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Know Your Risk Amid Tensions with Iran, CISA Advises

The agency encourages all organizations to review its cyber and physical security procedures.

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The first days of 2020 have been a roller coaster for those involved with and adjacent to defense and national security issues.

Following the American strike on Iranian general Qassem Soleimani, experts have speculated about the prospect of war or sustained conflict with Iran, amid a flurry of deployments, debates, counterstrikes, announcements and tweets. As some of these experts discussed the risk of Iran retaliating through a cyberattack, DHS’ Cybersecurity and Infrastructure Security Agency (CISA) issued insight on increased geopolitical tensions and threats and what they mean for securing networks and infrastructure in the U.S.

“Review your organization from an outside perspective and ask the tough questions,” the notice recommends. “Are you attractive to Iran and its proxies because of your business model, who your customers and competitors are, or what you stand for?”

This levelheaded approach echoes what CISA Director Chris Krebs stressed at the 2019 CISA Cybersecurity Summit last September.

“Stop selling fear,” he said. “Fear sells, but we have so much more to offer.”

While there are fundamental risks in the infrastructure that both the public and private sector should be aware of, he added, discussing ways to mitigate that risk is a far more practical strategy than focusing on the fear, which merely undermines confidence.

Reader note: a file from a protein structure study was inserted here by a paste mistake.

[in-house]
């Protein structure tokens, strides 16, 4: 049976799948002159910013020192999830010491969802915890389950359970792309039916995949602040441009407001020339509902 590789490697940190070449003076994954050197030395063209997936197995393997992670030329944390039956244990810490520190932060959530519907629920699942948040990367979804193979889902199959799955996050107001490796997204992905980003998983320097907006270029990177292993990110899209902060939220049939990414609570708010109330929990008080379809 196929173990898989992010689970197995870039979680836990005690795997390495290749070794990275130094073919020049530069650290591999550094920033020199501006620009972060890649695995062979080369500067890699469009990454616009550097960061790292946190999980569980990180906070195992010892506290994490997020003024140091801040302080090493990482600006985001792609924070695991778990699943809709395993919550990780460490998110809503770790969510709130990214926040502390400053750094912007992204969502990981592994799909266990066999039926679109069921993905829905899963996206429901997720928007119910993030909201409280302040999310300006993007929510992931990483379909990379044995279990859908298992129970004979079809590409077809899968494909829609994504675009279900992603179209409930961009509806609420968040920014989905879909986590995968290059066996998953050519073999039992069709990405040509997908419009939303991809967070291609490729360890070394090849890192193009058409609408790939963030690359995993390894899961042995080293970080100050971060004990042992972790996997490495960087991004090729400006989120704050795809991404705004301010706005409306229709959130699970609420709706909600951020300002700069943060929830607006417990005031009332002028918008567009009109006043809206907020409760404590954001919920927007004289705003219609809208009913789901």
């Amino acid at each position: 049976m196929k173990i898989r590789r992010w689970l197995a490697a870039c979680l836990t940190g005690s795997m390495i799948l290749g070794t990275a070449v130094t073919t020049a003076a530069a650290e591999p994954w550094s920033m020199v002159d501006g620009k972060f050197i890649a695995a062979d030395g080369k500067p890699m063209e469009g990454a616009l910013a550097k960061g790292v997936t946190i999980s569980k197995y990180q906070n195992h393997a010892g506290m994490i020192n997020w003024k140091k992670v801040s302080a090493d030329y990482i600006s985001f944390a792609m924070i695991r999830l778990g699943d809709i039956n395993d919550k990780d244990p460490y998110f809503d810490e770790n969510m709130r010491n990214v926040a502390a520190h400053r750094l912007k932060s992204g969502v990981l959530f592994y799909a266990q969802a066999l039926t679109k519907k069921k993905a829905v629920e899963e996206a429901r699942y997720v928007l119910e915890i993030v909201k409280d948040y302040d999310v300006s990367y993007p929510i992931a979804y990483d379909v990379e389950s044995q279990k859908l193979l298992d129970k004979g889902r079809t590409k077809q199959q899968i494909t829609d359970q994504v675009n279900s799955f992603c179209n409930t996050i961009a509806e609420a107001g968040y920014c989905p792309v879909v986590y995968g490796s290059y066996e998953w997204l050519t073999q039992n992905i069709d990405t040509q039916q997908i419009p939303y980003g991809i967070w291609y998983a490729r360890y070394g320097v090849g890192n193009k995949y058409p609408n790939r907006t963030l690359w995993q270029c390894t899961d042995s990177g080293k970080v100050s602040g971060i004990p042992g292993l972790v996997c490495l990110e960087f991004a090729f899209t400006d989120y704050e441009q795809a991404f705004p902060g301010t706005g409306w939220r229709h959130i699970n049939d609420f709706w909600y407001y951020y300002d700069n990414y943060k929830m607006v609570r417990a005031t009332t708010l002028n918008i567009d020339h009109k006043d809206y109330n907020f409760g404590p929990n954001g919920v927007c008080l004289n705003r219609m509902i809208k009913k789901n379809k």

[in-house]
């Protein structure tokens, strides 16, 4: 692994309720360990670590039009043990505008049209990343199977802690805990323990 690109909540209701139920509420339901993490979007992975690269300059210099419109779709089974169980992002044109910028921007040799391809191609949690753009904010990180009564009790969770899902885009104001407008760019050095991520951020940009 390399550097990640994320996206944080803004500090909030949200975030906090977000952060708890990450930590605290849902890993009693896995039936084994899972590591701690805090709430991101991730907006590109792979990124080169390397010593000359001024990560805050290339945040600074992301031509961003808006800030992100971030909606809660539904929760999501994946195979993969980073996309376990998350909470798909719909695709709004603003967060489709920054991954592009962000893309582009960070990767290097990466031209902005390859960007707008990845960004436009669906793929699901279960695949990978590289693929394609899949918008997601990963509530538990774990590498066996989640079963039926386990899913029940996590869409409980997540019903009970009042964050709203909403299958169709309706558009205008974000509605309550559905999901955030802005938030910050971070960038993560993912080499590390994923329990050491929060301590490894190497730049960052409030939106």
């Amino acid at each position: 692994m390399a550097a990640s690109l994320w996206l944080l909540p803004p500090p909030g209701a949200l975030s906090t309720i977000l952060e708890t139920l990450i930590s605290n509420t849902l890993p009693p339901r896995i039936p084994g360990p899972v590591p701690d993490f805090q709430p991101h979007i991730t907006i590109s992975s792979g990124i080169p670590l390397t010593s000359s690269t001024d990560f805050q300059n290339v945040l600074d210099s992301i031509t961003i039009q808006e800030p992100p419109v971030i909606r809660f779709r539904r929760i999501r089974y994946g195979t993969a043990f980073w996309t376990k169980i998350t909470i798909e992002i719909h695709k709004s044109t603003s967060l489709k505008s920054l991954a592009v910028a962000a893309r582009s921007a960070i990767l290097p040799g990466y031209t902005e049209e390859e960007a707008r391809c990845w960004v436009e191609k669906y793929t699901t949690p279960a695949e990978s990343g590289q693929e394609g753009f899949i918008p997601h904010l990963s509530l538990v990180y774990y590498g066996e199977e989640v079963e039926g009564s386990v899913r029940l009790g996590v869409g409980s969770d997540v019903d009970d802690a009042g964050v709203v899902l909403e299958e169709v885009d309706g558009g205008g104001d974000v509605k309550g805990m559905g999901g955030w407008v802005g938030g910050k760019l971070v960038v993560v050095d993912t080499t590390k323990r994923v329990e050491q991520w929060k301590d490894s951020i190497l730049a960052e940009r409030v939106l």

The latest CISA insight discusses potential threats to infrastructure as well. CISA recommends that all organizations ask 15 questions, listed on its website, regarding both cyber and physical security. It offers guidance on developing and refining response plans to an active shooter or bomb threat, underscoring “plans must be exercised to be effective.” Other guidance sits at the intersection of cyber and physical security, encouraging organizations to inventory “keys, access cards, uniforms, badges and vehicles” and review the management processes governing these items.

CISA’s guidance should be treated as an opportunity to review organizational security posture rather than a warning of an imminent attack. Earlier in the week, experts said that the threat of an offensive waged wholly online is unlikely. Last year, James Andrew Lewis of the Center for Strategic and International Studies wrote, “Iran has probed U.S. critical infrastructure for targeting purposes. How successful an attack would be is another matter.”

Unlike conventional weaponry, a worm, virus or other information threat vector is only effective once, and after it is used (if not before), the vulnerability it exploits is patched. While Iran is a capable actor, the U.S. also has a robust defensive capability, Lewis said. Most high-value targets on federal networks are protected against current-day threat vectors, and Iranian cyber operators are unlikely to see the value in launching ransomware against a local utility company or regional network like a school district.